Portugal is a country located in Western Europe with a developed healthcare system. Hospices in Portugal provide specialized care for patients with life-limiting illnesses, focusing on improving their quality of life and relieving symptoms. In this article, we’ll explore hospices in Portugal, local customs and practices when someone dies, and what to do when someone passes away.
Hospices in Portugal
Hospices in Portugal provide palliative care for patients with life-limiting illnesses, focusing on improving their quality of life and relieving symptoms. Hospices in Portugal offer a range of services, including medical care, pain management, and emotional support for patients and their families.
There are different types of hospice care available in Portugal, including:
Inpatient hospice care: This type of care is provided in a dedicated facility and is suitable for patients who require 24-hour medical care and support.
Home hospice care: This type of care is provided in the patient’s home and is suitable for patients who wish to spend their final days in the comfort of their own surroundings.
There are several hospices in Portugal, including:
Acreditar: Acreditar provides palliative care for children with life-limiting illnesses.
A Casa do Caminho: A Casa do Caminho provides hospice care for patients with life-limiting illnesses.
Local Customs and Practices When Someone Dies in Portugal
When someone dies in Portugal, there are certain customs and practices that are followed. These customs and practices may vary depending on the region and the family’s cultural and religious beliefs.
Death announcement: It is common for death announcements to be placed in local newspapers, announcing the passing of the deceased and providing information about the funeral arrangements.
Funeral: Funerals in Portugal are typically held within a few days of the person’s passing. They are often elaborate affairs, with extended family and friends attending. Burial is the most common form of burial in Portugal.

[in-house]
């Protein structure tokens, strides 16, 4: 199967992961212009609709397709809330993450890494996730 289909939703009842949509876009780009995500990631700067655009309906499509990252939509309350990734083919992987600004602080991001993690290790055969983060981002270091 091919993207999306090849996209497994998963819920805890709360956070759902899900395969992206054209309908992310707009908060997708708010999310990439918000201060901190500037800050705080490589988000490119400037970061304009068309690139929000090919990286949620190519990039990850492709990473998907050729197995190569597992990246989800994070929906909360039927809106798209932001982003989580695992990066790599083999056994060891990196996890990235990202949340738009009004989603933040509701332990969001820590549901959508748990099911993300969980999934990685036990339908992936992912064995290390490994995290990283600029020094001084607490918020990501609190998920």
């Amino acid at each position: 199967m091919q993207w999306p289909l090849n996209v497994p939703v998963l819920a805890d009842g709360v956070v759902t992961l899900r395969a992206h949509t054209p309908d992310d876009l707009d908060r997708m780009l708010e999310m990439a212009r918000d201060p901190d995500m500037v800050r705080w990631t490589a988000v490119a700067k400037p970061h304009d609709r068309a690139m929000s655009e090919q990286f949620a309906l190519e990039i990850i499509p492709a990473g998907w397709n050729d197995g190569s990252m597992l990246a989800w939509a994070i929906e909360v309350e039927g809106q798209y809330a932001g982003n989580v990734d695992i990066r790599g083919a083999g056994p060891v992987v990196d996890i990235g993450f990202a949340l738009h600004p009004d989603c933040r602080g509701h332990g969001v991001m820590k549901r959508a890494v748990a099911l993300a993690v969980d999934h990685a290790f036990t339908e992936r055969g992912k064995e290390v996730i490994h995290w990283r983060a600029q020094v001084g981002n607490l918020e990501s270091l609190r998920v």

Dress code: The dress code for funerals in Portugal is typically formal, with black clothing being the norm.
Condolences: It is customary to offer condolences to the family of the deceased. This can be done in person, by sending a condolence card, or by making a donation to a charity.
What to Do When Someone Dies in Portugal
When someone dies in Portugal, there are several steps that must be taken. Here’s what you need to do:
Contact the authorities: If the person passed away at home, you need to contact the police or a doctor. The authorities will come to the house and certify the death. If the person passed away in a hospital, the hospital staff will take care of this.
Register the death: The next step is to register the death. This can be done at the Civil Registry Office, and you will need to bring a copy of the death certificate with you.
Arrange the funeral: Once the death has been registered, you can start making arrangements for the funeral. You can choose to work with a funeral director or make the arrangements yourself.
Decide on burial: Burial is the most common form of burial in Portugal. You will need to make this decision when making funeral arrangements.
Notify family and friends: You should inform family and friends of the person’s passing as soon as possible. You may also want to consider placing a death announcement in a local newspaper.
Cancel services: You will need to cancel any services or subscriptions that were in the deceased person’s name, such as utilities or insurance policies.
Settle the estate: The deceased person’s estate will need to be settled. This may involve appointing an executor, paying any outstanding debts or taxes, and distributing any assets to beneficiaries.